Plus, Bulgaria targets “lazy savers” and changes may be in store for Serbia’s most Western-oriented political party.by S. Adam Cardais and Ioana Caloianu 26 October 2012
On 25 October, Georgia’s parliament approved a new government led by billionaire and former opposition figure Bidzina Ivanishvili, Radio Free Europe reports.
The vote was 88-54 in favor. Eight legislators were absent, RFE reports.
In elections held 1 October, Ivanishvili’s Georgian Dream coalition defeated President Mikheil Saakashvili’s United National Movement, winning 85 seats in the 150-member parliament. Prime Minister-designate Ivanishvili has pledged to continue pursuing a pro-Western foreign policy, including European Union and NATO membership, while improving ties with Russia, which have been strained since the countries fought a brief war in 2008, Reuters reports.
Ivanishvili says he will leave politics in 18 months to work in civil society, RFE reports.
Voice of America points out that Ivanishvili and Saakashvili have pledged a peaceful transition of power, the first in post-Soviet Georgia. Saakashvili will serve out his term through next year, when many presidential powers will be transferred to the prime minister under constitutional changes.
Saakashvili came to power as a reformer after the 2003 Rose Revolution. He is credited with getting tough on corruption. But many observers say Saakashvili’s strident anti-corruption efforts came at the expense of democratic ideals as he concentrated power within the executive. Ivanishvili has been one of his most vocal critics.
In 2010, a court convicted Osh resident Abdufarit Rasulov of the crime on dubious evidence, according to the Committee to Protect Journalists, and handed down a 20-year prison sentence. But Saipov’s father insists the killers are still at large and presented the Supreme Court with new evidence seeming to prove that Rasulov was 400 kilometers away from the murder scene.
In April, the court ordered a fresh review of the case. The Interior Ministry offered RFE no further details on the new investigation.
Saipov edited the only Uzbek newspaper in Kyrgyzstan and contributed to the U.S.-funded Voice of America and RFE, among other media outlets. He covered everything from Islamic groups to opposition politics in Central Asia.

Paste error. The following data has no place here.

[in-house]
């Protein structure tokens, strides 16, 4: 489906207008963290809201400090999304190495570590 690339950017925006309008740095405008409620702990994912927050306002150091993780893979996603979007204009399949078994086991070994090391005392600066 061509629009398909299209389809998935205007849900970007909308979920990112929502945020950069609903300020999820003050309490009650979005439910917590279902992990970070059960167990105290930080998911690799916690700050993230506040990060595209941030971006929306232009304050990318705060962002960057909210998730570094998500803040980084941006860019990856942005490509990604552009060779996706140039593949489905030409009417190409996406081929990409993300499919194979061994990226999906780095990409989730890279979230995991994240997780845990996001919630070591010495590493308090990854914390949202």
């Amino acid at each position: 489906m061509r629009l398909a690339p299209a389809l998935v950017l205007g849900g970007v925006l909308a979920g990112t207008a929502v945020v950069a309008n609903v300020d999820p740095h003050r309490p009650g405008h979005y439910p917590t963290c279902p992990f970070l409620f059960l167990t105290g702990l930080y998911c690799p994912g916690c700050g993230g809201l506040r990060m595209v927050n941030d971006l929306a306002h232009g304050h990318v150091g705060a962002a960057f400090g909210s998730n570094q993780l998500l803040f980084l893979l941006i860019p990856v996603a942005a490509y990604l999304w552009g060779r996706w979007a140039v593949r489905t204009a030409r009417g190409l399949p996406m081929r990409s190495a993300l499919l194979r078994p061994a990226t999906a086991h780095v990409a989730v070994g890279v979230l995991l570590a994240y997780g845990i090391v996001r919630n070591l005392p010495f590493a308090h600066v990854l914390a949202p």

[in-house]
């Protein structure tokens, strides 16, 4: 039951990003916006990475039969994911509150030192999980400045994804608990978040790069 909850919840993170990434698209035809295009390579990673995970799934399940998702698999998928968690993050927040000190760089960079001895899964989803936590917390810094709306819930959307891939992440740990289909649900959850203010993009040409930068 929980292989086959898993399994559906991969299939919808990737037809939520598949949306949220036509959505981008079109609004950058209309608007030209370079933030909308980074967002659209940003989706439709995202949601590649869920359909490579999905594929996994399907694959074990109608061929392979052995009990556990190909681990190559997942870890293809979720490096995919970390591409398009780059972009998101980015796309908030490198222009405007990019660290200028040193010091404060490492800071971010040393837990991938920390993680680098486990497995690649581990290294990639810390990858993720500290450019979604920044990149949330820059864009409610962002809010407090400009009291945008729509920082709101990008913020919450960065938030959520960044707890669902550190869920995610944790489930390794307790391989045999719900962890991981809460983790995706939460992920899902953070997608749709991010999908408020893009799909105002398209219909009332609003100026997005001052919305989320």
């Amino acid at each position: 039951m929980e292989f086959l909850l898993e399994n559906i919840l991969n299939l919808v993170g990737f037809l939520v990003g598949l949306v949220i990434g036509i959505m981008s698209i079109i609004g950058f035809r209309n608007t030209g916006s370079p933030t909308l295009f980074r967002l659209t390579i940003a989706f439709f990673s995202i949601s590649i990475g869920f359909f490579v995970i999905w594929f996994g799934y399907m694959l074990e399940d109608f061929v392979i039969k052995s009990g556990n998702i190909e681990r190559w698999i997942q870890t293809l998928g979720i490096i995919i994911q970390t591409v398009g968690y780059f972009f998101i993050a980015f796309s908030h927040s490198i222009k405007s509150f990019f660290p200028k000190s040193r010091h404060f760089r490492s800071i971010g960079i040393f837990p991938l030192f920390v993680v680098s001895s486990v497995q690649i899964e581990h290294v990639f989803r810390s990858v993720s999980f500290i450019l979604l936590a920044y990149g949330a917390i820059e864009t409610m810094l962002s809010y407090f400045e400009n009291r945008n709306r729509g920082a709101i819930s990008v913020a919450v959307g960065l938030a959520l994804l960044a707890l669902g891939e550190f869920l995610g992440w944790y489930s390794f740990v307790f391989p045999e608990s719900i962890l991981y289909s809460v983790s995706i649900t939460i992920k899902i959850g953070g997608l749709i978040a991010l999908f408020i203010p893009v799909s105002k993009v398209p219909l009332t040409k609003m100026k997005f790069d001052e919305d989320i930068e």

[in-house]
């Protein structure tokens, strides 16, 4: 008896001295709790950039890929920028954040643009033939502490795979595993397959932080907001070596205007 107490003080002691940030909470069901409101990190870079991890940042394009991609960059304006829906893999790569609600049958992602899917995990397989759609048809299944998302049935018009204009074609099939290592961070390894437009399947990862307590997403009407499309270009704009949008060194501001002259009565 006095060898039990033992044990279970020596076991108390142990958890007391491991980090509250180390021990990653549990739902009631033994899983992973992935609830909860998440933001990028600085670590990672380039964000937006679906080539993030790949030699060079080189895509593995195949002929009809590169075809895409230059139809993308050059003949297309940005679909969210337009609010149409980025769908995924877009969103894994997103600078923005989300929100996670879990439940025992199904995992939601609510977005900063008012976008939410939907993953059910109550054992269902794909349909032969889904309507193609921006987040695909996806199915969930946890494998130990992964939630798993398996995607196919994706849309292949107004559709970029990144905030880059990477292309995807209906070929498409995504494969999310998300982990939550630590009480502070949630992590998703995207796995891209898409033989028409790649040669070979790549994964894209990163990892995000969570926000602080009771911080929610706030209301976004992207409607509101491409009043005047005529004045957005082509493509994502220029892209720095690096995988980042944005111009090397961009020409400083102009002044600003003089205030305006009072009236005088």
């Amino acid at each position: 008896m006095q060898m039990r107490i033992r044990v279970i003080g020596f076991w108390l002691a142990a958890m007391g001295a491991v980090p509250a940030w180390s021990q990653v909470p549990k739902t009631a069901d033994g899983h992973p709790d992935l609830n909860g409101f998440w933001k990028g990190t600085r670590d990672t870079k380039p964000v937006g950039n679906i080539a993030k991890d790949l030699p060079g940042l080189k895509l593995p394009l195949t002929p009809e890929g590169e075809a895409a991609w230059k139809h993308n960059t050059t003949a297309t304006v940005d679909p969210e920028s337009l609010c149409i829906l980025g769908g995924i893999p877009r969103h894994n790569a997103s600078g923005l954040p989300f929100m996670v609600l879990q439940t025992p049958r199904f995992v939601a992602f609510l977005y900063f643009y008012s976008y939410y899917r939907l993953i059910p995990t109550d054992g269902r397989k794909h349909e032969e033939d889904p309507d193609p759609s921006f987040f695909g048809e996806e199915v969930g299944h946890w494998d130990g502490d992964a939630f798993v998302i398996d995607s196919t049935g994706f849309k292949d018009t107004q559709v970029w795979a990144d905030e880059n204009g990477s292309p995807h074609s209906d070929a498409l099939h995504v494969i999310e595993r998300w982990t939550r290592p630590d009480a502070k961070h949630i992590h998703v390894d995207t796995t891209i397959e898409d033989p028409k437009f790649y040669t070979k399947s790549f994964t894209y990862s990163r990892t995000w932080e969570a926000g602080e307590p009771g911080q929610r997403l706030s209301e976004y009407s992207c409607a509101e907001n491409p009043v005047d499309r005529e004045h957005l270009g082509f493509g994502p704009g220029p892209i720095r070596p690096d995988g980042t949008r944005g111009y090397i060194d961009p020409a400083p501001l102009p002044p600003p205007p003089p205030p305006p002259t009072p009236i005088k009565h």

In 2007, friends said Saipov’s murder might have been linked to critical reporting on the Uzbek regime, including the aftermath of the 2005 massacre of demonstrators in Andijan.
On 25 October, the Bulgarian parliament passed at the first reading a proposed 10 percent tax on interest earned from bank deposits, Novinite reports.
“This tax aims to bring to justice those lazy people who rely on the money stashed in banks,” said ruling Citizens for European Development of Bulgaria parliamentarian Krasimir Velchev during parliamentary debate. “The current system favors the banks and the people who do not want to work.”
Expected to take effect next year, the law would require Bulgarians to include income from bank deposits in their yearly earning statements starting in 2014. Economists and the central bank say the measure would reduce personal savings and inspire capital flight, but the government counters that it will raise some $79 million, Novinite reports.
The tax will only be levied on fixed-term deposits. In addition to such deposits in Bulgarian banks, it will also apply to interest earned from deposits in other EU member states and in Switzerland, the Sofia Globe reports.
An unnamed senior official tells Balkan Insight that Tadic has decided not to contest the 25 November party elections because of declining public support. The deadline to apply for candidacy is 26 October.
Instead, Tadic will take an honorary position with little power, the source tells Balkan Insight. This will clear the way for Djilas, the party’s current deputy president, to take over.
Though Tadic is credited with helping Serbia win coveted EU candidate status this year, he lost the presidency to former ultra-nationalist Tomislav Nikolic in May amid an economic crisis and 20-plus percent unemployment. He is also blamed for the Democrats’ weak performance in parliamentary elections that month.
Earlier this month Tadic and Croatian President Ivo Josipovic jointly received an award from the European Council on Tolerance in recognition of their work to reconcile former foes of the 1990s Balkan wars. The council is co-chaired by European Jewish Congress President Moshe Kantor and former Polish President Aleksander Kwasniewski.
Authorities in Tatarstan will investigate a video purporting to show a man being tortured to death by Kazan police, according to Radio Free Europe. The prison surveillance footage was posted on YouTube by the local human rights group Kazan Human Rights Center. It seems to show police officers abusing a suspect named Pavel Drozdov in a cell after his arrest in February during an altercation in a bar.
An official autopsy recorded the cause of Drozdov’s death as acute pancreatic inflammation, a version contested by Drozdov’s relatives, who said his body bore bruises and marks of handcuffs, the RFE report says.
The Kazan Human Rights Center claims to have obtained the video from investigators. An earlier request from Drozdov’s relatives to launch a criminal investigation was turned down.
The reputation of the Kazan police has already been severely tarnished by an incident in March in which a man arrested for hooliganism was raped and beaten in a Kazan police station and later died in hospital. Amid a public outcry, the station chief was sacked shortly after the man’s death, and two police officers were sentenced to prison in September for illegally detaining the man and falsifying his statement.